The Faith-Based Multiverse

Y'all understand multiverse, right? It's when a song has a lot of, well, verses. "Amazing Grace" has —

"You made me facepalm very hard with that one, Cowboy Bob."

Moving on... There are many suppositious remarks about parallel universes, and some of those universes are just like ours with very slight changes. If you were able to saddle up and ride sideways through these universes, eventually the changes would add up and you might find, say, Clinton Richard Dawkins as a respected biblical creationist, Rome never fell, dinosaurs are common pets, and so on. Some very interesting stories have arisen from the parallel universe concept. I've even read that some think every decision that is ever made causes a new universe to form where the unmade choice in this one has been made in that one.

The Big Bang is not supported by scientific evidence, nor is the "multiverse" concept that is linked with the Big Bang.
Another fine image by Gerd Altmann (geralt) at Pixabay
Folks are adding the multiverse to the foundering Big Bang choplogic, and astronomy is being dragged into the mix. When you have one concept based on assumptions and personal preferences (the Big Bang) that is contrary to actual observed evidence, may as well bring along another dose of pseudoscience by adding on the multiverse, right? Sure, cosmic and biological evolution have things to add on, like we do with Web browsers. (About as scientific as the ideas of an astrophysicist who believes aliens are all around us, but it's all based on his assumptions, not science.) Why do they resort to faith-based ideas that have no scientific support? Because then they would be compelled to be intellectually honest and admit that the universe was Created, just like God told us in his Word.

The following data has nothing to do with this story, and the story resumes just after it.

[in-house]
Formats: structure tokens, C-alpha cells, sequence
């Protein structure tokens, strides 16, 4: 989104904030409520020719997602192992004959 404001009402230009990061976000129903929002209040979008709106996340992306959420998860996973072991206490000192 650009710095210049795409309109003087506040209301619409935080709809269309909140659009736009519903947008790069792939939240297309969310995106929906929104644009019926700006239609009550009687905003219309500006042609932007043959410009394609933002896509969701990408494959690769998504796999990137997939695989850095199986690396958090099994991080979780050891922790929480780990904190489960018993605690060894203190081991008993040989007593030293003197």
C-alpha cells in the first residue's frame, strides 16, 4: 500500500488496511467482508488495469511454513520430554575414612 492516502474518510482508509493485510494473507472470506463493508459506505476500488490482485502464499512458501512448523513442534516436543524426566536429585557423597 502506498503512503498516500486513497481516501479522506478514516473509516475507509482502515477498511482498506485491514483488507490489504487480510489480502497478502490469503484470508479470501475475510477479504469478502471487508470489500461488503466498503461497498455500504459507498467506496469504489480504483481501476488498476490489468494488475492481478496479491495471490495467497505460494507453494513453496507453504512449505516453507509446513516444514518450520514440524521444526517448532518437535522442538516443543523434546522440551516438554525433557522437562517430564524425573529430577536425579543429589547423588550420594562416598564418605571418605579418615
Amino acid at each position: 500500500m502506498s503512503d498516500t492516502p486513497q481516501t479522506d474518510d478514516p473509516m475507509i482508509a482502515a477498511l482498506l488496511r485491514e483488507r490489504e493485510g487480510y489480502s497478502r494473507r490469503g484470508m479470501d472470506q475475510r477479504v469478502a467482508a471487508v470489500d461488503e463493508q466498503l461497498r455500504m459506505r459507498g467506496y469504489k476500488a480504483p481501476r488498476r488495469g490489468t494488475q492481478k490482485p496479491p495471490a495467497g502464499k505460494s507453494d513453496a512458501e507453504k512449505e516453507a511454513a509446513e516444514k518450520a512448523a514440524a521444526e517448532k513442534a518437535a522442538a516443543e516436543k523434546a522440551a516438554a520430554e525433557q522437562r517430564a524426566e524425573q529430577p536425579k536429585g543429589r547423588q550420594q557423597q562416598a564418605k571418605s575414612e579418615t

Scientists today increasingly talk and write about the multiverse. What is the multiverse? The multiverse is the belief that our universe is just one of many universes. Presumably, each universe exists parallel to and independent of one another. If this sounds like science fiction, philosophy, or religion, it is, because the multiverse could be classified in any one of those categories. Whatever the multiverse is, it definitely is not science. How can the multiverse be scientific (given that science is the study of the natural world using our five senses) when other universes, by definition, are beyond our ability to detect? If the multiverse is not science, why do so many scientists believe in it? The reasons have nothing to do with science but instead are the result of presuppositions and worldview.
To finish reading, click on "Multiverse: Is Our Universe One of Many?"